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Sastry's 10-year study of New Orleans Katrina evacuees shows demographic differences between returning and nonreturning

Stafford says less educated, smaller investors more likely to sell off stock and lock in losses during market downturn

Chen says job fit, job happiness can be achieved over time

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Deirdre Bloome wins ASA award for work on racial inequality and intergenerational transmission

Bob Willis awarded 2015 Jacob Mincer Award for Lifetime Contributions to the Field of Labor Economics

David Lam is new director of Institute for Social Research

Elizabeth Bruch wins Robert Merton Prize for paper in analytic sociology

Next Brown Bag

Monday, Oct 12
Joe Grengs, Policy & Planning for Social Equity in Transportation

The financial impact of HIV/AIDS on poor households in South Africa

Publication Abstract

Collins, D.L., and Murray Leibbrandt. 2007. "The financial impact of HIV/AIDS on poor households in South Africa." AIDS, 21(Suppl7): S75-S81.

Background: Rising mortality rates caused by HlV/AlDS in South Africa have substantial and lingering impacts on poor households. Methods: This is a descriptive paper using a new dataset of daily income, expenditure and financial transactions collected over a year from a total of 181 poor households in South African rural and urban areas. One of the key pathways through which HlV/AlDS impacts on household wellbeing is through the socioeconomic impacts of death, which this dataset is especially useful in quantifying. Results: The key impacts of death on households are funerals and the loss of income. Funerals often cost up to 7 months of income. Nearly all households in the sample attempt to cover such costs by holding a portfolio of funeral insurance. Despite these efforts to insure against funeral costs, 61% of households are underinsured against the cost of a funeral. Nearly half the sample households are dependent on a regular wage earner, and another quarter are dependent on a grant recipient. Eighty per cent of these households would lose over half of their monthly income should the highest income recipient in the household die. Even by selling liquid assets, only one third of the sample households would be able to maintain their pre-death living standards for a year or more. Conclusion: Death poses substantial and lingering burdens from the funerals that surviving household members need to finance and the ongoing loss of income once brought into the household by the deceased. These costs pose so great a threat to households that they dominate household saving and insurance behavior. (c) 2007 Wolters Kluwer Health.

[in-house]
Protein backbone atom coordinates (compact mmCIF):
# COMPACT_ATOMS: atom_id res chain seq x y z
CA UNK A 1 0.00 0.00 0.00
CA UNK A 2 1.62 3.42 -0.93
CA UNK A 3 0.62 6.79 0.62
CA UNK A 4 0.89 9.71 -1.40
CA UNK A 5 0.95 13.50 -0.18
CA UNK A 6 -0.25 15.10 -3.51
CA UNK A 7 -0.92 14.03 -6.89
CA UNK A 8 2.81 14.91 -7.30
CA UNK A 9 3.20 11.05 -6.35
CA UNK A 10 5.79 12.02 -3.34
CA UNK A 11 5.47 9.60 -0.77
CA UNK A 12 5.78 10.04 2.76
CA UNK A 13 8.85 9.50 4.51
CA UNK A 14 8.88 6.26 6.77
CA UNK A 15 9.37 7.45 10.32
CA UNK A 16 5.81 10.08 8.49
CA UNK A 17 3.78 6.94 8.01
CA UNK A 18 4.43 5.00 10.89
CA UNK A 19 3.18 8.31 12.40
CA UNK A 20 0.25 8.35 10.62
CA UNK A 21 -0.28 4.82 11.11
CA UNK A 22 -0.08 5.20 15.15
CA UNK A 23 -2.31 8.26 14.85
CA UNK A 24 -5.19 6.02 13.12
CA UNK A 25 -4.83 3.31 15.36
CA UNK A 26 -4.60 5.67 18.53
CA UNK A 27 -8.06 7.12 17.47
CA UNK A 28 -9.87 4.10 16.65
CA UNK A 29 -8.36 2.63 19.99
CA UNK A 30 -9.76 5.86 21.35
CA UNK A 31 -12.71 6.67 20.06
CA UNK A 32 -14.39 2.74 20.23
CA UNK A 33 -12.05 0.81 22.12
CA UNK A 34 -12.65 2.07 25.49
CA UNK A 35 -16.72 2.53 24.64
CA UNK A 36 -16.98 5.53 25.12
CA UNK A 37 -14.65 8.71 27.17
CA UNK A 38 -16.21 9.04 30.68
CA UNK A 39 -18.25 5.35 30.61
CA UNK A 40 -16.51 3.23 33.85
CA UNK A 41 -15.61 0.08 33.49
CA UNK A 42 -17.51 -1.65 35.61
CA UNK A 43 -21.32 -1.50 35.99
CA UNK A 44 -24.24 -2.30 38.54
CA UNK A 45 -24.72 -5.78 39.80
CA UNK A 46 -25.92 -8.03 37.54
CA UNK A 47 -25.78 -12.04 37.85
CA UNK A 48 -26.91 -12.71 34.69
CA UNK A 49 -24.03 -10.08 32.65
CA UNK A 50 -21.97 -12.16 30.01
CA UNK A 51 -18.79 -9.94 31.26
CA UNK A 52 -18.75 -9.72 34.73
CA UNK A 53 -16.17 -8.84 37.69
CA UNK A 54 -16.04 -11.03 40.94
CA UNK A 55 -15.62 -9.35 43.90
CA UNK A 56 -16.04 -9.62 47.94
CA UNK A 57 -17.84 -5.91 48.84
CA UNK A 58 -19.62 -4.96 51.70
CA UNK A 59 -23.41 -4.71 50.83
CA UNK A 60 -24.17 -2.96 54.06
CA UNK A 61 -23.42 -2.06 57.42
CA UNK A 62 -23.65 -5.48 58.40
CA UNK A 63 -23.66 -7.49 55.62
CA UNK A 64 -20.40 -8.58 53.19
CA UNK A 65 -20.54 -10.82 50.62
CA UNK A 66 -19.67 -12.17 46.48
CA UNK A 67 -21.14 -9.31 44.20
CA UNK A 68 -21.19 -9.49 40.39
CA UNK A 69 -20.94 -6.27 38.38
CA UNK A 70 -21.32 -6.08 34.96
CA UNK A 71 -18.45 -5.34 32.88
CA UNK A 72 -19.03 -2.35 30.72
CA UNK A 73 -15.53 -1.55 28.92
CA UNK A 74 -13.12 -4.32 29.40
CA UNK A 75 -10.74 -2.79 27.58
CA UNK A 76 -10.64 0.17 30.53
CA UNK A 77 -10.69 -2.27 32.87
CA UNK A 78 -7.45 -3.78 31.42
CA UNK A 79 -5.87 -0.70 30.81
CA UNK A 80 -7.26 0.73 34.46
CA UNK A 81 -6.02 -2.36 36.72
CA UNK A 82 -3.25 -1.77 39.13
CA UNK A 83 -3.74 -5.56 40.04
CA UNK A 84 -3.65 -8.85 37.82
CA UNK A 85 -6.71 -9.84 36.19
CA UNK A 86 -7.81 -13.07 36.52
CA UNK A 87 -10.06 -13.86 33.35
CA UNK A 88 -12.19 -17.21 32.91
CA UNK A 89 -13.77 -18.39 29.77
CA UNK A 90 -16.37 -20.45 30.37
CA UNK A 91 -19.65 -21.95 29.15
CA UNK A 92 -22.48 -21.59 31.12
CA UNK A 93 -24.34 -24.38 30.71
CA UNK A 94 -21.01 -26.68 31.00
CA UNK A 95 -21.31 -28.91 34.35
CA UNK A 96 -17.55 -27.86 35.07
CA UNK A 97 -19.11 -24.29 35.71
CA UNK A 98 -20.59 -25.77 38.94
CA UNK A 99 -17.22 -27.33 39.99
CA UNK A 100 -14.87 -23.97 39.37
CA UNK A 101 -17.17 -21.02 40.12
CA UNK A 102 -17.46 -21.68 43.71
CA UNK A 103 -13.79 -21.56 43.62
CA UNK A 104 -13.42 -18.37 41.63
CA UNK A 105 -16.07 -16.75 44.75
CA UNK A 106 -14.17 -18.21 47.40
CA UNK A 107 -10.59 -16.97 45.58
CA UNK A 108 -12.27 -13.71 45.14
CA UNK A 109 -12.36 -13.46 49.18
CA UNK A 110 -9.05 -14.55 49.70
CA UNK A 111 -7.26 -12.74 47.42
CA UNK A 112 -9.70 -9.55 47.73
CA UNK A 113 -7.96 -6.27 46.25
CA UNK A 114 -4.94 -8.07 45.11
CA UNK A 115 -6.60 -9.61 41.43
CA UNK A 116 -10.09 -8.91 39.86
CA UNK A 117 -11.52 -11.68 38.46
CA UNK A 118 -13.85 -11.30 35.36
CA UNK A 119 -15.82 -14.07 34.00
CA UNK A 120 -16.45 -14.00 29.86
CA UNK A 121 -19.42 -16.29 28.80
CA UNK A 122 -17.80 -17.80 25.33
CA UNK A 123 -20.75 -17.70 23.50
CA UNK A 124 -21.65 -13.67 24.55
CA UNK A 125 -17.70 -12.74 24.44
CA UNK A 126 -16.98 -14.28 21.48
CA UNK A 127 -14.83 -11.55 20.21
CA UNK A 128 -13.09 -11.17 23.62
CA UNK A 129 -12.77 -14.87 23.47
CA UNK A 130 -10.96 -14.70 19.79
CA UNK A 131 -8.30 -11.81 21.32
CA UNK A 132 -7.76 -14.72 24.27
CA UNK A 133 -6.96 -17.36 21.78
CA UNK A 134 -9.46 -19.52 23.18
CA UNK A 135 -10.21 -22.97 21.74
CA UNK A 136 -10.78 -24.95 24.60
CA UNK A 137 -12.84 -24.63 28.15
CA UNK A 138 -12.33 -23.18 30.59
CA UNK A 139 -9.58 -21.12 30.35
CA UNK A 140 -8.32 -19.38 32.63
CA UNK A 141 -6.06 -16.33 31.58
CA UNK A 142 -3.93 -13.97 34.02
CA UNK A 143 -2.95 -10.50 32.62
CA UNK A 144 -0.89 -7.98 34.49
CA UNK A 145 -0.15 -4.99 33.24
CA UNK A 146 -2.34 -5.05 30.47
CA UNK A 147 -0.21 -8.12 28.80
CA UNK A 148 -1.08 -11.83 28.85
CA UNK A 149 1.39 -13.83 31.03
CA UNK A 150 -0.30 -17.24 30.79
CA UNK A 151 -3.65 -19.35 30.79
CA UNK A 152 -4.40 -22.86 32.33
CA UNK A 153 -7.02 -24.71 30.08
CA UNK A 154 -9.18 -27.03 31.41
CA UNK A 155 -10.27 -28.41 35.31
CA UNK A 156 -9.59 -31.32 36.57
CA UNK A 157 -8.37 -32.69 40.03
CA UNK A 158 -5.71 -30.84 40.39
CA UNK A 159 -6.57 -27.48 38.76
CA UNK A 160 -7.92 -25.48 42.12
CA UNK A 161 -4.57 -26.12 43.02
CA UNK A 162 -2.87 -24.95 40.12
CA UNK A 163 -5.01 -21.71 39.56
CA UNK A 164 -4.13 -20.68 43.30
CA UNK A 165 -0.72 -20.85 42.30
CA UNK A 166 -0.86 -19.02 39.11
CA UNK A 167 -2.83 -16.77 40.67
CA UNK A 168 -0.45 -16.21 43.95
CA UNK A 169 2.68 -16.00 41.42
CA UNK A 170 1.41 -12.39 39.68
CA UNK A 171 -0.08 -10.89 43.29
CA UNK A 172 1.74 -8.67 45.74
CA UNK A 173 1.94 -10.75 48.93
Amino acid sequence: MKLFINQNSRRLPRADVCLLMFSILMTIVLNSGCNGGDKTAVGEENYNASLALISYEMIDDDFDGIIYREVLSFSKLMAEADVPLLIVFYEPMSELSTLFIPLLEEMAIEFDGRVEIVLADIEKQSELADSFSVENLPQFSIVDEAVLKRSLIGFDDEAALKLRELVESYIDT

DOI:10.1097/01.aids.0000300538.28096.1c (Full Text)

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